Learning Strategy: Role Play and Simulation

Description

"'Role-Switch' [is] a model overtly used [to help] students learn from the inside out, i.e., to understand the actions of either people or things through taking on the role of being this other person or object." (Rao & Stupans, 2012, p. 427). This focuses on developing practical skills in simulated real-life situations. Role play assists students in learning communication skills, rather than didactic methods of knowledge acquisition (Aspegren, 1999: O'Brien et. al., 2007). Role play has helped 'enhance active listening skills, social problem solving skills and demonstration of emotional empathy'" (Rao & Stupans, 2012, p. 428).

"Role play is considered to be effective in achieving a broad range of learning outcomes and indeed able to address cognitive, affective and psychomotor domains of learning as described in Bloom's Taxonomy" (Rao & Stupans, 2012, p. 428).

Bloom's Taxonomy Pyramid - Create, Evaluate, Analyze, Apply, Understand, Remember

Role play aids in lending insight to complex leadership situations, helps aid in understanding from various perspectives, creates a collective unerstanding of different scenarios, and establishes a sense of community (Planander, Urika, 2013). It often helps students better absorb and retain information as opposed to traditional lecture style trainings, while engaging with a variety of learning styles. Role play has also been associated with producing increased listening, thoughtfulness and creativity throughout perspective taking opportunities (Planander, Ulrika, 2013). Role plays invites an environment for engaged students, multiple perspective taking moments, multiple solutions, quality conversations, community development, and is cited as a fun opportunity for educational knowledge acquisition.

Key Elements

  • Motivation
  • Attention
  • Relevance
  • Confidence (active involvement)
  • Verbal and nonverbal communication
  • Approach ideas from multiple lenses
  • Purpose of role play
  • Type of role play (assessable or formative)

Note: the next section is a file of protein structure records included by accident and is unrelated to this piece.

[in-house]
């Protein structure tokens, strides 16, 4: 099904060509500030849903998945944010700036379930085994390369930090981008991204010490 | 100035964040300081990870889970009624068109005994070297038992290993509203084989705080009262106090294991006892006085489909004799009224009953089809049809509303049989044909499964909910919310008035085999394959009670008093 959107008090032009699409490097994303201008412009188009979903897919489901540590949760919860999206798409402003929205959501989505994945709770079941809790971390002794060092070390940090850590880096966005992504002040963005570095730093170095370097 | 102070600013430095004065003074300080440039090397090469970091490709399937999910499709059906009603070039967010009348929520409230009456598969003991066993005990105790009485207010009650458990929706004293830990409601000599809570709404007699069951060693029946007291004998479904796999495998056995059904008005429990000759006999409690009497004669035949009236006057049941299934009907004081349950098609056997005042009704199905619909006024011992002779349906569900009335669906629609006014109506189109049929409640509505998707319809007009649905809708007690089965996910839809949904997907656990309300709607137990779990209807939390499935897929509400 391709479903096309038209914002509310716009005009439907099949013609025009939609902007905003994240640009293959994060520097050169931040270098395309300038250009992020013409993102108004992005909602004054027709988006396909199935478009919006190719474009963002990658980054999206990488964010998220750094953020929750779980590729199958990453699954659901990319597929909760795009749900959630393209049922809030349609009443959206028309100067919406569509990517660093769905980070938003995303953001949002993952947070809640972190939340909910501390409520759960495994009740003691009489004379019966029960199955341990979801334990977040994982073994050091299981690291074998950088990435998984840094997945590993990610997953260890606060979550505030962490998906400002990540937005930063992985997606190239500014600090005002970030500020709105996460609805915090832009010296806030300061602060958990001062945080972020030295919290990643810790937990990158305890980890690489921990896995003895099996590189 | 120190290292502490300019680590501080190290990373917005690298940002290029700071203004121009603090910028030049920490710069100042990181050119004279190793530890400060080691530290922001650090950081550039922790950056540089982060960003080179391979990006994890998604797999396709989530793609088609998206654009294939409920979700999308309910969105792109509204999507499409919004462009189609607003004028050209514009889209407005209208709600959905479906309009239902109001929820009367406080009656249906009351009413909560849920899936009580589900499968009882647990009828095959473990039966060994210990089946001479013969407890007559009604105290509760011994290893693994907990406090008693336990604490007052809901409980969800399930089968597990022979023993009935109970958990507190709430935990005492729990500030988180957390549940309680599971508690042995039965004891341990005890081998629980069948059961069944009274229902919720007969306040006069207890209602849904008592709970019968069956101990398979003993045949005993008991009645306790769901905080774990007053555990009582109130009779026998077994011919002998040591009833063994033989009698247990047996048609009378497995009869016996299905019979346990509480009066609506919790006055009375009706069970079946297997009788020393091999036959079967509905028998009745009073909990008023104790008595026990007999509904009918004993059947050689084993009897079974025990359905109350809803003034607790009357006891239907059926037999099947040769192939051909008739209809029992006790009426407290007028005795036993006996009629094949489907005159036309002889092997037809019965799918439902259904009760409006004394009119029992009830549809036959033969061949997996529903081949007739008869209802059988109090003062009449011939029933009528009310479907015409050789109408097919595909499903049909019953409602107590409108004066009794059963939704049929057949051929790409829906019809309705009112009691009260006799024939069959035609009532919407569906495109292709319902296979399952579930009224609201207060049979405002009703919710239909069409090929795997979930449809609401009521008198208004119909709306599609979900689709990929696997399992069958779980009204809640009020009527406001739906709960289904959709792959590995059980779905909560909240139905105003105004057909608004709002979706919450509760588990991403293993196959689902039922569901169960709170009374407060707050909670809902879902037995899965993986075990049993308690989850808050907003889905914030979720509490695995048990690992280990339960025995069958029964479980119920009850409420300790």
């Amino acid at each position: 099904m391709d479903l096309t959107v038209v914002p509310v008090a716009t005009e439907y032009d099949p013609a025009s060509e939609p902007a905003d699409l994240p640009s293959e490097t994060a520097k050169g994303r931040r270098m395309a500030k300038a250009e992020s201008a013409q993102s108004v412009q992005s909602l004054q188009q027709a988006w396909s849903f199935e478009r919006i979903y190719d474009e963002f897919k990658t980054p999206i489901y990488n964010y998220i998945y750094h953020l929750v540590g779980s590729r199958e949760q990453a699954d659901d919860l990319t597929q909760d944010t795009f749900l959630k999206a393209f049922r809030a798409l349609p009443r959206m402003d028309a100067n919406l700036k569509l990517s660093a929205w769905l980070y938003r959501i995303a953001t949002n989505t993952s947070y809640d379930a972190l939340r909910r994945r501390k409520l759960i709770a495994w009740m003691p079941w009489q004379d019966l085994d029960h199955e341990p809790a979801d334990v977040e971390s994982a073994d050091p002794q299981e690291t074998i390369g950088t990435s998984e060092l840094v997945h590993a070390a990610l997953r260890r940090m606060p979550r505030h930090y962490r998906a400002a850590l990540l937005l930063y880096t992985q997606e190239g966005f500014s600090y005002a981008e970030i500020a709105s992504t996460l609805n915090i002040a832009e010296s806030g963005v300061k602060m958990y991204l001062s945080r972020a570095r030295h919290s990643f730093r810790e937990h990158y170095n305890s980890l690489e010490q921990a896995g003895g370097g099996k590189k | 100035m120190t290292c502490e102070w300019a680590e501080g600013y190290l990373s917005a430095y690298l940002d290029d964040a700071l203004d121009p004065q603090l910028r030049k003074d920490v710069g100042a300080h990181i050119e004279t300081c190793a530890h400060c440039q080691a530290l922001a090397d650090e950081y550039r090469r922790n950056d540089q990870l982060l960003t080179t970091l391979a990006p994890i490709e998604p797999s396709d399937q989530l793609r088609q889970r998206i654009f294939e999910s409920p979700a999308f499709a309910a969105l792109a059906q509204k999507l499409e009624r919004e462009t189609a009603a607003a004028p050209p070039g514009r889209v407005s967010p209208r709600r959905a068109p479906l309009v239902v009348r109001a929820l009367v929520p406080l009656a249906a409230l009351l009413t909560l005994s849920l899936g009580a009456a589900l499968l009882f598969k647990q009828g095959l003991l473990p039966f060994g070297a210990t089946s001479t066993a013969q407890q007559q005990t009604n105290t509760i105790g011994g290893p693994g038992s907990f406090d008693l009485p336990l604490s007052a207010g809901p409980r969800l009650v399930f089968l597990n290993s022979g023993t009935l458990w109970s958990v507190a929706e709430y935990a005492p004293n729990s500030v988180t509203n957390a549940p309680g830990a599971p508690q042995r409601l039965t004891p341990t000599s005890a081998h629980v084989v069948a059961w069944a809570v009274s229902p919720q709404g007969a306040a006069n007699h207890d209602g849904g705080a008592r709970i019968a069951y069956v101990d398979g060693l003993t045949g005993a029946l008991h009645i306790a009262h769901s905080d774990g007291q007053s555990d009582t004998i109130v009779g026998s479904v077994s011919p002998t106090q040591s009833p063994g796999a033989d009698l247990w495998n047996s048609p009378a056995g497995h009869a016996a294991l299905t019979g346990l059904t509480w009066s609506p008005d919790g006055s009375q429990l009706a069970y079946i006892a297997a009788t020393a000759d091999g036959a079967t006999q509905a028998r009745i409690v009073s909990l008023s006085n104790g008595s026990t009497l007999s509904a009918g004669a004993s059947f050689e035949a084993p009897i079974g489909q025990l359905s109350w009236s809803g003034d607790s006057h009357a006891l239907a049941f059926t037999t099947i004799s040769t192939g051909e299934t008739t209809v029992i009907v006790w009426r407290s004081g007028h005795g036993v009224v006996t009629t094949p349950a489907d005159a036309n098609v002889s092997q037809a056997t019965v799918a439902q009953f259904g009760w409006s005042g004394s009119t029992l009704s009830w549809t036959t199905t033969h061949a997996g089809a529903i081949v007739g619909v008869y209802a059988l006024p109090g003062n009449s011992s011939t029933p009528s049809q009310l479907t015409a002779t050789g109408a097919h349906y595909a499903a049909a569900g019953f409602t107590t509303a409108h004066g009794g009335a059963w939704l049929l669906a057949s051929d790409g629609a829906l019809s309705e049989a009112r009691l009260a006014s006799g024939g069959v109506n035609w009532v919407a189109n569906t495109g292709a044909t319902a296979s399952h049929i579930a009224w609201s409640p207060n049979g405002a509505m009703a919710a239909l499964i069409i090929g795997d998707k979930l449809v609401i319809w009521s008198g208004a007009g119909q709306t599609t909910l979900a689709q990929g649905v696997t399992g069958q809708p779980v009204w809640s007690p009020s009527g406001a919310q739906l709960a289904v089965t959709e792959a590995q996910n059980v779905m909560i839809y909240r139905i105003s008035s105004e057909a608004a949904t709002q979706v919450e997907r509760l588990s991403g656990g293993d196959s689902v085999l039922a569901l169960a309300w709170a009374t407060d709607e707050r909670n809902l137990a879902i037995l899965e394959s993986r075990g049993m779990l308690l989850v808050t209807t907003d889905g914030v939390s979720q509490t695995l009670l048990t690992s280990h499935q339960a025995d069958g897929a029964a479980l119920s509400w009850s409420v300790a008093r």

• Length of role play
  • Framing of role play
  • Structure or lack of structure
    • E.g., defined roles in activity can lend to success of role play
  • Information given before and during the role play
  • Scenario is as close to real life as possible
  • Rotate groups to avoid reinforcing bad habits/diversify learning
  • Supervision of role play

Resources for using this strategy

Typology Description Example Learning Domain Caution Potential Benefits
Role Switch Learn from inside out Computer technology (USD - Clery Training) Cognitive (knowledge) Needs to be well set up; detail the goal and what is required of participants Ability to switch your position and see things from another point of view
Acting Playing/exploring a scenario Outdoor education (USD - OA Trainers) Affective (attitude) and psychomotor domains (skills) There is the potential for 'acting' as opposed to practicing professional skills Safe environment to practice skills and reflect on the learning
Almost Real Life Using real life experiences Occupational therapy (USD - R.J.) Cognitive (knowledge), affective (attitude) and psychomotor (skills) Risky topics; requires sensitivity; trust; follow up care Move toward counseling style session to develop self. Experiential learning to reinforce gained exp.

Examples at USD

  • HR Title IX
    • Clery Training/Kognito Training (Role Switch)
  • Language Matters
    • Approach ideas from multiple lenses (Role Switch)
  • Student Leaders Trainings
    • RA Training Behind Closed Doors (Acting & Real Life)
  • Outdoor Adventures
    • Guide Training (Acting & Real Life)
  • SA program
    • Peer facilitation
  • Career Center
    • Practice role play interviews (Acting)

References

Rao, D. & Stupans, I. (2012). Exploring the potential of role play in higher education: development of a typology and teacher guidelines. Innovations in Education and Teaching International, 49(4), 427-436.

Planander, Ulrika (2013). Role-play as a pedagogical method to prepare students for practice: The students' voice. Högre utblidning, 3(3), 199-210.

Rev. 6/23/17